Randy Moss gives Minnesota Vikings quarterback Brett Favre a target he's wanted since his days with the Green Bay Packers. / File/AP
Randy Moss tilted the balance of power once in the NFC North Division. Can he do it again?
At age 33, he’s no longer the once-in-a-lifetime talent the Minnesota Vikings drafted in 1998. But is he still good enough to be the difference in the division this year? To lift a Vikings team weakened by an injury to their best receiver (Sidney Rice), a quarterback who’s finally showing age (Brett Favre) and slip-shod play on the offensive line (most notably, right tackle Phil Loadholdt)?
Or, have the all-in Vikings, with their aging roster, thrown good money after bad in a desperate shot at the Holy Grail?
There might not be a simple either-or answer to this one, because part of the answer depends on whether Moss is so rare a talent that he remains an elite player for two or three more years. And if so, whether the Vikings can re-sign him to a front-loaded contract extension that protects them when the salary cap likely returns next year.
Still, it’s hard to shake the too-little, too-late feeling of this deal.
To be sure, the Vikings are better here and now. Moss remains a game-changer and is the kind of player likely to develop an instant on-field chemistry with Favre. Think back to Keith Jackson, the great tight end who joined the Packers halfway through the 1995 season. He was uncommonly smart and instinctive, and their almost instant rapport made it look like he and Favre had played together for years.
According to scouts, Moss, for his mercurial moods, also is a smart and instinctive receiver. These two could click fast.
More importantly, there’s how the Vikings might look by the end of the year. Much hinges on Rice’s recovery from late-August hip surgery. Reports say he won’t be back for another four weeks, at least. But if — and it might be a big if — he’s anywhere near his 2009 form by the end of the season, the Vikings could put out as good a group of skill players as any team in the NFL. Along with Moss and Rice at wide receiver, they’d have fragile but dynamic Percy Harvin in the slot, productive Visanthe Shiancoe at tight end, one of the scariest halfbacks in the league in Adrian Peterson, and the declining Favre, who turns 41 on Sunday.
The Vikings, at first look, also paid a palatable price for Moss, who purely as a player is worth more than a third-round pick. But the cost reflects several factors, most notably that he’s in the final year of his contract. The Vikings either will have to pay up soon or risk making this a one-season rental. Second, Moss was past his expiration date for coexisting with Patriots coach Bill Belichick, who felt compelled to unload him before the Oct. 19 trading deadline despite his playmaking. And third, Moss is not the player he was as recently as 2007, when he set an NFL record for touchdown receptions in a season (23).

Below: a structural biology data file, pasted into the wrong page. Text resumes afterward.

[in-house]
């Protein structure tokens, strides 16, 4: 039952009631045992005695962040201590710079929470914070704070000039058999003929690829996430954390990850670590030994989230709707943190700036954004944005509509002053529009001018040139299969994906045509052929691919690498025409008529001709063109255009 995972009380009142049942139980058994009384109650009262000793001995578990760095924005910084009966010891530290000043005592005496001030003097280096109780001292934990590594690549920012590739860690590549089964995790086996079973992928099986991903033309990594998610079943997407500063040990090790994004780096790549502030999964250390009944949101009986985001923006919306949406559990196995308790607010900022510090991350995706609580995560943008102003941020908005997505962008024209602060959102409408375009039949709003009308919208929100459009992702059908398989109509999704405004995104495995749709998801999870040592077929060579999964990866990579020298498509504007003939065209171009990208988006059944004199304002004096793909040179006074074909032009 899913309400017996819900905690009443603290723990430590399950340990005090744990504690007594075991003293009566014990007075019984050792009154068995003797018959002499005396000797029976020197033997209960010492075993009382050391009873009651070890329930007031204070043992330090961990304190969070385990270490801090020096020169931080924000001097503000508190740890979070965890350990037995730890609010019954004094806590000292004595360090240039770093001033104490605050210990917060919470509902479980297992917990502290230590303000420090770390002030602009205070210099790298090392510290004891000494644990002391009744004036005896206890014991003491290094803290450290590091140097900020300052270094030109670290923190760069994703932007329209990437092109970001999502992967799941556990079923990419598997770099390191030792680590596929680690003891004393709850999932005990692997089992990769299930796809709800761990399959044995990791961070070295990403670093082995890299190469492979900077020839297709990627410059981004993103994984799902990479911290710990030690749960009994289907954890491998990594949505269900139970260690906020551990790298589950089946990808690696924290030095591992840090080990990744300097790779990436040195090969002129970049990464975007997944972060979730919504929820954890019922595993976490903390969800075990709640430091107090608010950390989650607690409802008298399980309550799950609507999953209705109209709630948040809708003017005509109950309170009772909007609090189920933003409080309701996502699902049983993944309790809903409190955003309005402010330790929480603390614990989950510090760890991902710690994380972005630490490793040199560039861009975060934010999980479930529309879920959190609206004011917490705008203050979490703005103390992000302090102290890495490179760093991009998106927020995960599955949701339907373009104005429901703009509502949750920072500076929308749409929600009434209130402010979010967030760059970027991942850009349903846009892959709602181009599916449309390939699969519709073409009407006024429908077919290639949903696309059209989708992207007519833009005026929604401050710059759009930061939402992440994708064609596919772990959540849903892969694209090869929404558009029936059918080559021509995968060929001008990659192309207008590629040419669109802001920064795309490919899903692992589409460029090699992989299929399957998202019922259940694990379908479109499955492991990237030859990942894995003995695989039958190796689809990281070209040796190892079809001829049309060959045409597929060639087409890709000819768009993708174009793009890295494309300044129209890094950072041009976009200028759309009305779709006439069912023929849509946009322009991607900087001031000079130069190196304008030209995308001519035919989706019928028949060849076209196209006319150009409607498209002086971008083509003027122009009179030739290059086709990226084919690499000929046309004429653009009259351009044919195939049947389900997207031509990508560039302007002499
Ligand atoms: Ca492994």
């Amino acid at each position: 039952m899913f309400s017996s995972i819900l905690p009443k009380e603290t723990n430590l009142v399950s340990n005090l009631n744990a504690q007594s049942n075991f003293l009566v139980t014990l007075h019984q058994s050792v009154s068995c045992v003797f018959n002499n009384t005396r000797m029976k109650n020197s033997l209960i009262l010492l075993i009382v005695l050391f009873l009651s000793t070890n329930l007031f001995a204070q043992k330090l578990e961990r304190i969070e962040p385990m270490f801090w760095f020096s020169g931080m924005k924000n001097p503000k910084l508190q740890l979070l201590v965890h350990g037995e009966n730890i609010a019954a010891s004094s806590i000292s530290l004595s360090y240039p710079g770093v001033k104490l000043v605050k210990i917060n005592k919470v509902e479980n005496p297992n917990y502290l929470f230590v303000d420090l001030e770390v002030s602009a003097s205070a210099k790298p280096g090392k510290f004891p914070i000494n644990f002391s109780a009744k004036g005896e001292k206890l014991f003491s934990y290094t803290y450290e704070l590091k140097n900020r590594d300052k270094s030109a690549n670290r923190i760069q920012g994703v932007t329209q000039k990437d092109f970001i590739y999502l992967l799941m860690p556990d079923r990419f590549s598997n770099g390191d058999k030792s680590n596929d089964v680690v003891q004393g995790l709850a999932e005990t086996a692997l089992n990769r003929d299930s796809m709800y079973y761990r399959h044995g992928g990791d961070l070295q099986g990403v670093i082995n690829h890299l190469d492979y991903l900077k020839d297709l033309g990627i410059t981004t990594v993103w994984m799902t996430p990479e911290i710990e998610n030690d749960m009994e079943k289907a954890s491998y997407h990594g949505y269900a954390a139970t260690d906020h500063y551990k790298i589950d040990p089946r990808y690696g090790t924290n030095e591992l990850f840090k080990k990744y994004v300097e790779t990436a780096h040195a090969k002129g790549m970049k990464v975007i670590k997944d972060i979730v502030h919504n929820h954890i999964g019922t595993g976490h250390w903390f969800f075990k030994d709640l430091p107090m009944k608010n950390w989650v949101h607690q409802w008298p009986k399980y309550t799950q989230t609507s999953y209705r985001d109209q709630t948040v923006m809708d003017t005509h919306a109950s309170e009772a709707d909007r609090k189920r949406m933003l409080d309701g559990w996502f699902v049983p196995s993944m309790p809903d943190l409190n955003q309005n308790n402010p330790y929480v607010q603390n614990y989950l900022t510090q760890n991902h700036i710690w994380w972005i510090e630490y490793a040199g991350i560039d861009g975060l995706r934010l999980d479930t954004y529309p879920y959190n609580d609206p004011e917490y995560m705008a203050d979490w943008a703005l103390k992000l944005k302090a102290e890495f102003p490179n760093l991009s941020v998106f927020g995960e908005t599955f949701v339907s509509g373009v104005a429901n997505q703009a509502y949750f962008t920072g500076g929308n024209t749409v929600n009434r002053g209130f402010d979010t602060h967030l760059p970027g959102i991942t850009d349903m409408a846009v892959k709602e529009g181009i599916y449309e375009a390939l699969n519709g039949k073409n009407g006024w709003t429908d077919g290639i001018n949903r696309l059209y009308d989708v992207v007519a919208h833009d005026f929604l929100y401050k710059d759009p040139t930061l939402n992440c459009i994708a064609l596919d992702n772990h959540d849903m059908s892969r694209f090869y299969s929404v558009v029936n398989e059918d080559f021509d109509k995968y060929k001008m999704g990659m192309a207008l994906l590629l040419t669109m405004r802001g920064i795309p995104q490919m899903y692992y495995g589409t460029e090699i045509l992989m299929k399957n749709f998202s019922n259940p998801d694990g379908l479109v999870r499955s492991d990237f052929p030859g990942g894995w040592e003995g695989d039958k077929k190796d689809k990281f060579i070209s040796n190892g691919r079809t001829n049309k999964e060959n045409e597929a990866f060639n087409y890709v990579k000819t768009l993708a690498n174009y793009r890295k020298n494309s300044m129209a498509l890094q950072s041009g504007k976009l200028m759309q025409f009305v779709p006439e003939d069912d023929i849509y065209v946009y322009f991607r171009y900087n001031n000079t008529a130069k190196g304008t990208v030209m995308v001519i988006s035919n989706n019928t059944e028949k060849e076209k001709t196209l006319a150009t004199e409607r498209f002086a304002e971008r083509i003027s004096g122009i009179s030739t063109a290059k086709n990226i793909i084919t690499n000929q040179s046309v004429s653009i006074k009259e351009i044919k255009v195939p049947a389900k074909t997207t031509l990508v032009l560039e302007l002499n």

Still, as good as the Vikings might be by the end of the season, it’s hard not to wonder if it will be worth it. If they don’t win the Super Bowl, they’ve mortgaged a little more of their future. They have several old key players in Favre, defensive tackles Pat Williams (38 later this month) and Kevin Williams (30), cornerback Antoine Winfield (33) and guard Steve Hutchinson (32). Now they’ve added a sublime but aging Moss and have lost a decent draft resource.
A high-ranking NFL executive predicted that extending Moss’ contract will cost Minnesota in the range of $9 million a year.
“I think the Moss thing is more psychological, more a shot in the arm than him being the impact player he used to be,” the source said. “They could be good enough to make a run at (the Super Bowl), but I don’t think it will be because of the move they just made. That’s more window dressing. I think he’s going to give them a little bit, but he’s not going to give them what they’re looking for. I think it’s bad money. I don’t think they’re going to get out of it quite what they think they are.”
The front-office executive still considers the Packers the team to beat in the division, though he would have spent the third-round draft pick to land running back Marshawn Lynch, whom he described as young (24) and in “beast mode” his first two seasons in Buffalo before regressing the last two years. Packers General Manager Ted Thompson drew the line short of that third-rounder, so Seattle got him instead.
The executive, though, wouldn’t have spent the third-rounder on Moss, not so much because of the draft pick, but the money it will take to re-sign him.
“(His age) is getting up there a little bit unless you think he’s going to play until he’s 38, and play a high level, $9 million worth of a high level,” the scout said. “I’d have thought long and hard on it. It would have been pretty difficult to pull the trigger if I was them.”
So, yes, the Vikings are a more dangerous team than they were last week, and if Rice gets well, they could have as talented an offense as any in the NFL. They’re certainly more entertaining now, too. This is a can’t-miss show.
But they’re in awfully deep, too. Probably too far.
E-mail Pete Dougherty at firstname.lastname@example.org.